Java Language Specification 5.1.7 Boxing Conversion If p is a value of type int, then boxing conversion converts p into a reference ref of class and type Integer, such that ref.intValue() == p
If the value p being boxed is true, false, a byte, a char in the range \u0000 to \u007f, or an int or short number between -128 and 127, then let r1 and r2 be the results of any two boxing conversions of p. It is always the case that r1 == r2..
Try the same example with 127 and 128 [ September 30, 2008: Message edited by: Christophe Verre ]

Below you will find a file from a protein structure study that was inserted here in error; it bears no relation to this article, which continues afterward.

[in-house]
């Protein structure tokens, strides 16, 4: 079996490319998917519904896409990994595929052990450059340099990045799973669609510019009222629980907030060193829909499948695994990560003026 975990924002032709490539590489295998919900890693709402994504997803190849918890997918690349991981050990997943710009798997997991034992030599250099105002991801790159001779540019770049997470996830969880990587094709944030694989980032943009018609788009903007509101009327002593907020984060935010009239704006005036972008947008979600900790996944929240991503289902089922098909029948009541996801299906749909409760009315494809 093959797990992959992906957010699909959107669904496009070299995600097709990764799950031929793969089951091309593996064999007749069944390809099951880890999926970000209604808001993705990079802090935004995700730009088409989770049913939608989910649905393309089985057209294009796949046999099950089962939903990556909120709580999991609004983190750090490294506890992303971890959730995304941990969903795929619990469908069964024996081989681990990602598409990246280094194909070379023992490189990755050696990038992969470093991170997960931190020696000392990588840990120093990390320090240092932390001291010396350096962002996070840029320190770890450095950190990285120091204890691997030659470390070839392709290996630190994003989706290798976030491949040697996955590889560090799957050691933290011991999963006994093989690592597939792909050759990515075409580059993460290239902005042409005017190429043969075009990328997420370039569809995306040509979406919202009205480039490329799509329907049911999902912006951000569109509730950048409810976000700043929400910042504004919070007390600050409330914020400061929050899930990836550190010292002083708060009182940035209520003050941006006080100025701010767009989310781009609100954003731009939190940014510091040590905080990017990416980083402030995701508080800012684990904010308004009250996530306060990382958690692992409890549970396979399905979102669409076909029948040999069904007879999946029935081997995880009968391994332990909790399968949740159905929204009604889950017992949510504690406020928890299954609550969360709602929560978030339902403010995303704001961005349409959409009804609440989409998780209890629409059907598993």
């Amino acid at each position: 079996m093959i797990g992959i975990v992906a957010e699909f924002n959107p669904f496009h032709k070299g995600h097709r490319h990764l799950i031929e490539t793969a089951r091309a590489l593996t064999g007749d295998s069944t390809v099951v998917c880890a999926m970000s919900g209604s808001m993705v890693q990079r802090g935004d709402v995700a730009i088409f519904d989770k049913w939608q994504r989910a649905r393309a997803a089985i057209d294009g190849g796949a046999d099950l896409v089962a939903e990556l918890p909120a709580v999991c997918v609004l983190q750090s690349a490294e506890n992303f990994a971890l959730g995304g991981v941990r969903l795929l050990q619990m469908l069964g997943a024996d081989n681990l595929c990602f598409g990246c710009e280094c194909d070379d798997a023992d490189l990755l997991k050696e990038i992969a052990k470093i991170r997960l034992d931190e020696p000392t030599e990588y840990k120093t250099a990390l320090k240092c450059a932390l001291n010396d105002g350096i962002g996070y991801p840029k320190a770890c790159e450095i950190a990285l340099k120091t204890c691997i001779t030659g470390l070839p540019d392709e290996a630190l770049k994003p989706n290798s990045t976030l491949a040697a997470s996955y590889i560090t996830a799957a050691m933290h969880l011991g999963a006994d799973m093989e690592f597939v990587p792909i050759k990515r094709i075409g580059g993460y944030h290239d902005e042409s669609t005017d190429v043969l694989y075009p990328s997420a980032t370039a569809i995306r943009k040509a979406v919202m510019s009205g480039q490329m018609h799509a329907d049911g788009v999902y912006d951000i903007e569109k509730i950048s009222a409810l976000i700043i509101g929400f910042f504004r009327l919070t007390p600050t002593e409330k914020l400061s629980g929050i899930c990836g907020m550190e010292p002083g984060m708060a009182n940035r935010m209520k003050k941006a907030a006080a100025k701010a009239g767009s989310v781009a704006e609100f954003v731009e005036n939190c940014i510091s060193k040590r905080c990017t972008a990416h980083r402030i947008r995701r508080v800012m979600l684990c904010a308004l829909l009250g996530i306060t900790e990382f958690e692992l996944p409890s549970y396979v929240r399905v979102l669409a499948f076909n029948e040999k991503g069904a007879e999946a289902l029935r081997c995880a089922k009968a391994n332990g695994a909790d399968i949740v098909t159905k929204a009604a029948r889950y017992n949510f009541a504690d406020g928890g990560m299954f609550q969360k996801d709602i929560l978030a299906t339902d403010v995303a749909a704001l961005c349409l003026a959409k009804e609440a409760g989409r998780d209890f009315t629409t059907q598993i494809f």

modify i1 and i2 values to 127 your output will change, because Integer class maintains cache for values in the range of -128 to 127. So when ever you use literal assignment it takes values from cache.
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Joined: Sep 22, 2008
i want to know when != encounters what are the vlaues compared exactly does it take memory reference or somehting else